Posted on
August 25, 2019 at
5:28 PM

The assumption is that Virtual Private Networks, or VPNs, are online resources that help users encrypt their data and communications on the Internet to avoid hackers and content snoopers, gaining privacy in the process.

However, the effectiveness of a VPN brand
depends on many factors, most notably its and policies.
According to researchers at the Black Hat conference held last month
in Las Vegas, cybercriminals are performing attacks to steal passwords,
encryption keys, and other valuable information from unreliable VPN servers of
two famous brands.

These companies, namely Fortigate SSL VPN and
Pulse Secure SSL VPN, have several servers that haven’t applied some crucial
fixes, a situation that has made both of them extremely vulnerable to hackers
stealing the aforementioned information from the servers.

Problems With Unpatched
Servers

According to the investigators at the Black
Hat meeting, these vulnerabilities can be exploited if the hacker or entity
sends unpatched servers Web requests with a particular characters sequence.

The file-reading exploits were found at Fortigate, installed on nearly 500,000 servers, and Pulse Secure, found on 50,000 of them, according to information presented by Devcore Security Consulting specialists and researchers.

The folks at Devcore also unveiled other key
associated with both brands. If attackers take advantage of them, they
will be able to execute malicious code and modify passwords from a remote
location. In the case of Fortigate VPN, it developed patches for this situation
in May, whereas Pulse Secure did it in April.

However, several users have reported that once
the patches have been installed, they often experienced service disruptions
that become an obstacle for them to perform essential operations of a VPN
.

Bad Packets, a security intelligence service,
performed Internet scans in recent hours. The results pointed out that Pulse
Secure had 2,658 endpoints vulnerable to flaws that are being exploited at the
moment. According to the scan, these endpoints belonged to institutions and
organizations such as the US military and other federal, state, and local
governments agencies. Others are public universities and schools, ,
hospitals, and health care providers. The majority of endpoints are located in
the United States.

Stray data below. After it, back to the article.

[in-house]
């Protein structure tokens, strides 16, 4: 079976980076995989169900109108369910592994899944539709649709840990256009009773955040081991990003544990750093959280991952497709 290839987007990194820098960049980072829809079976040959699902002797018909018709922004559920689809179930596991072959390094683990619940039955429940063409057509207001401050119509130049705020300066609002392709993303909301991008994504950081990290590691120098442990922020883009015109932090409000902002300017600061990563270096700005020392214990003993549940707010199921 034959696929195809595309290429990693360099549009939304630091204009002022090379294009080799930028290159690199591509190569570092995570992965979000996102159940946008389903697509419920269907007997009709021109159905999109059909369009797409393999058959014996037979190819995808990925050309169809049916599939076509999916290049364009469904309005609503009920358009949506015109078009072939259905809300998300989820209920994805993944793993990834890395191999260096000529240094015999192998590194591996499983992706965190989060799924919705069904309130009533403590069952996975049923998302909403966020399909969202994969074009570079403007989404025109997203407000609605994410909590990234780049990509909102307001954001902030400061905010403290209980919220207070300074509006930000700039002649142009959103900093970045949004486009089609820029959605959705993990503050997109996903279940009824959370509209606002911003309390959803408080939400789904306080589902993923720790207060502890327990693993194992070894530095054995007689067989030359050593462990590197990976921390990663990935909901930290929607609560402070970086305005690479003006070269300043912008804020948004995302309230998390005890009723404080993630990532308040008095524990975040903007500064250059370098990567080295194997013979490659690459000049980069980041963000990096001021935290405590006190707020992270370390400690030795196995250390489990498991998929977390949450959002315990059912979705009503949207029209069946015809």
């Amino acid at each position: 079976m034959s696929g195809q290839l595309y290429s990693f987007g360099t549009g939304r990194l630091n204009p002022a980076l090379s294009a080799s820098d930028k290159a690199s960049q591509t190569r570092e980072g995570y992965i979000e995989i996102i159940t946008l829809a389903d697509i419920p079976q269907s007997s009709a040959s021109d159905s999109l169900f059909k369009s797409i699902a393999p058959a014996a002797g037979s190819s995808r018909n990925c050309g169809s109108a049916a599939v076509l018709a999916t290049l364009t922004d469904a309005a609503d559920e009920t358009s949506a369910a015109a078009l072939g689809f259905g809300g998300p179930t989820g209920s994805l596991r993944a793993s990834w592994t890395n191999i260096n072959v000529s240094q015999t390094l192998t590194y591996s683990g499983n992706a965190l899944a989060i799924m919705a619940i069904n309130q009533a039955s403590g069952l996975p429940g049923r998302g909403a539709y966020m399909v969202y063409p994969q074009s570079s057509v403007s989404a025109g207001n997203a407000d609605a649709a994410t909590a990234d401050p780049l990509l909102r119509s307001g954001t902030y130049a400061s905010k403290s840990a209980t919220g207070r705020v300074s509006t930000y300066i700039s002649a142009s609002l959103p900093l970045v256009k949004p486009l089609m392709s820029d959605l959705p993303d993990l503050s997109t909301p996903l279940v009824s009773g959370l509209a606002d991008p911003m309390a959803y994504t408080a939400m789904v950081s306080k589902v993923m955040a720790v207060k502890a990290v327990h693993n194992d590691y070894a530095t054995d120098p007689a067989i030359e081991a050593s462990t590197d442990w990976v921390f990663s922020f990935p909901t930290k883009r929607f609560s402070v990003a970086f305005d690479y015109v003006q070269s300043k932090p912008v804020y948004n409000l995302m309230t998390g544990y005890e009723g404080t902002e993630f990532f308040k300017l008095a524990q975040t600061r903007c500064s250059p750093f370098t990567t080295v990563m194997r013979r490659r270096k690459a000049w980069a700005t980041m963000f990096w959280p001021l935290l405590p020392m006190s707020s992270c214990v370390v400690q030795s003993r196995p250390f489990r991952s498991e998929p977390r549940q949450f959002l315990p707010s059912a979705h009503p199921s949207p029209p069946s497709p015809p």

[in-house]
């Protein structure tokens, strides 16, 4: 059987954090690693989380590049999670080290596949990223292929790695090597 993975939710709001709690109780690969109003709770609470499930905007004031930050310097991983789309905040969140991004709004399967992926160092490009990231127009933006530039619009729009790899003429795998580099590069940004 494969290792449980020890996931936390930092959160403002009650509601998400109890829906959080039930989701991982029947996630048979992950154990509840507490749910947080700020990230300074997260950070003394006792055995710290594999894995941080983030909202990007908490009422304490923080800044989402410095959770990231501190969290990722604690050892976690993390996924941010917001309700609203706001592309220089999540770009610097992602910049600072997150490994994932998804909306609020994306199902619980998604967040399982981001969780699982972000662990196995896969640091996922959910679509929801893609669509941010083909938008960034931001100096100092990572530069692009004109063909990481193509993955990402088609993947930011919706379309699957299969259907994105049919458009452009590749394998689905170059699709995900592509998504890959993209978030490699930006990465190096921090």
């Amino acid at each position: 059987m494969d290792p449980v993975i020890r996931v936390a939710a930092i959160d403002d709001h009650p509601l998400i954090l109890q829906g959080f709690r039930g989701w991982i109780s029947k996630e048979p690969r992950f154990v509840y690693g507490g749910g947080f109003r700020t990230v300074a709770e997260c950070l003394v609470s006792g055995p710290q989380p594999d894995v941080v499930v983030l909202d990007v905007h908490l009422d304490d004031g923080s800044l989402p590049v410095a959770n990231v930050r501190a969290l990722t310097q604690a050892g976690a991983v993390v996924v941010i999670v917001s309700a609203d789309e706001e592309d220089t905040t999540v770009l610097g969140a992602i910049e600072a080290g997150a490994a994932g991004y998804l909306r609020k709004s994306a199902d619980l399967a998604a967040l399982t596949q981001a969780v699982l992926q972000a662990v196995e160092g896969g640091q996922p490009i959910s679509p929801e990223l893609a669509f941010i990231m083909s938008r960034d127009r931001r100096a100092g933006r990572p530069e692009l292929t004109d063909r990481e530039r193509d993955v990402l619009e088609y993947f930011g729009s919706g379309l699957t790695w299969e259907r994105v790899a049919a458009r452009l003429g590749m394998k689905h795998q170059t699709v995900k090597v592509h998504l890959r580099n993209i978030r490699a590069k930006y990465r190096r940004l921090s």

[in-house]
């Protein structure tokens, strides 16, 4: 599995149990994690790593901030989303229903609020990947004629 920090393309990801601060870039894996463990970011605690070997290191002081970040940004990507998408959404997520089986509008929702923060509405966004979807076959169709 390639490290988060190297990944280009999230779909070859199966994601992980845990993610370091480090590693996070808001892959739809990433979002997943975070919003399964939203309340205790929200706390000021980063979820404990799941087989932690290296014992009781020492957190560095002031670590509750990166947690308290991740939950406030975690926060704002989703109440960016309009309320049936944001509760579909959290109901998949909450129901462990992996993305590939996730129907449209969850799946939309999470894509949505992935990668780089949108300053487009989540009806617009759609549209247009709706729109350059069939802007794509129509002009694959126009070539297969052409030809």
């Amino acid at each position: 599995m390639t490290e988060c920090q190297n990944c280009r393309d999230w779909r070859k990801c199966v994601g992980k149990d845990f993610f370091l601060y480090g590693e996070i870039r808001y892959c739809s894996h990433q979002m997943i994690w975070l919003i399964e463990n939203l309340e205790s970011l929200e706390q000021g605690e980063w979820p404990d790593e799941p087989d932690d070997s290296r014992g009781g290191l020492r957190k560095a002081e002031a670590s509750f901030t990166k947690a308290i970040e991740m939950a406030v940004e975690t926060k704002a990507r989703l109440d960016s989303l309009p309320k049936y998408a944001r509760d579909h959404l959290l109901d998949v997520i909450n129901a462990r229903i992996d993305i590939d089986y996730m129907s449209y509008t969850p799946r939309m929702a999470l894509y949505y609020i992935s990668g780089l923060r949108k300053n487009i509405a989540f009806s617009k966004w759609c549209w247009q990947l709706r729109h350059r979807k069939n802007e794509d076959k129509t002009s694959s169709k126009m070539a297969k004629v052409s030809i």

Over the past two days, cybercriminals have
spent much of their time spraying the Internet with code that tries to exploit
the situation, according to known independent researcher Kevin Beaumont.

Known Offenders

Beaumont said that he found attacks coming to
Fortigate’s way through the 91.121.209.213 IP address, one that has been
associated with misconduct in the past. Another address, the 52.56.148.178, was
discovered to spray exploits on a Friday scan with the BinaryEdge engine.

Beaumont pointed out that the offenses towards
the unpatched Pulse Secure servers are coming from 2.137.127.2, with the
exploit code becoming available this week. Independent researcher Troy Mursch,
the one behind Bad Packets, explained that he identified attacks coming from
81.40.150.167.

If a mass scan manages to spot a vulnerable or
exploitable server, it could exploit a code-execution flaw that the specialists
at Devcore unveiled.

Mursch observed that the scans target endpoints that are vulnerable to arbitrary file reading, a situation that leads to the leaking of critical data, most notably users credentials and private keys. They can, subsequently, be used to perpetrate further command injections to access private networks.

Essentially, Mursch used a server to attract
the attacker and more information about it, and the server he used to
detect said attacks also managed to spot the fact that the 2.137.127.2 IP
address was targeting the Pulse Secure exploit, as well.

His belief is that either of the IP addresses
was being operated by researchers with the intention of investigating on the
matter, scanning for unpatched servers. The “honeypot” was provided
by BinaryEdge.

The exploits are extremely delicate since they can affect that is needed to be accessible to the Internet and act as a gateway to enter parts of an entity’s network that are supposed to be private or sensitive.

Summary

Cybercriminals Are Exploiting Vulnerable Servers of Two Famous VPNs  - wAAACwAAAAAAQABAEACAkQBADs  - Cybercriminals Are Exploiting Vulnerable Servers of Two Famous VPNs

Article Name

Cybercriminals Are Exploiting Vulnerable Servers of Two Famous VPNs

Description

The file-reading exploits were found at Fortigate, installed on nearly 500,000 servers, and Pulse Secure, found on 50,000 of them, according to information presented by Devcore Security Consulting specialists and researchers.

Author


Ali Raza

Publisher Name


Koddos

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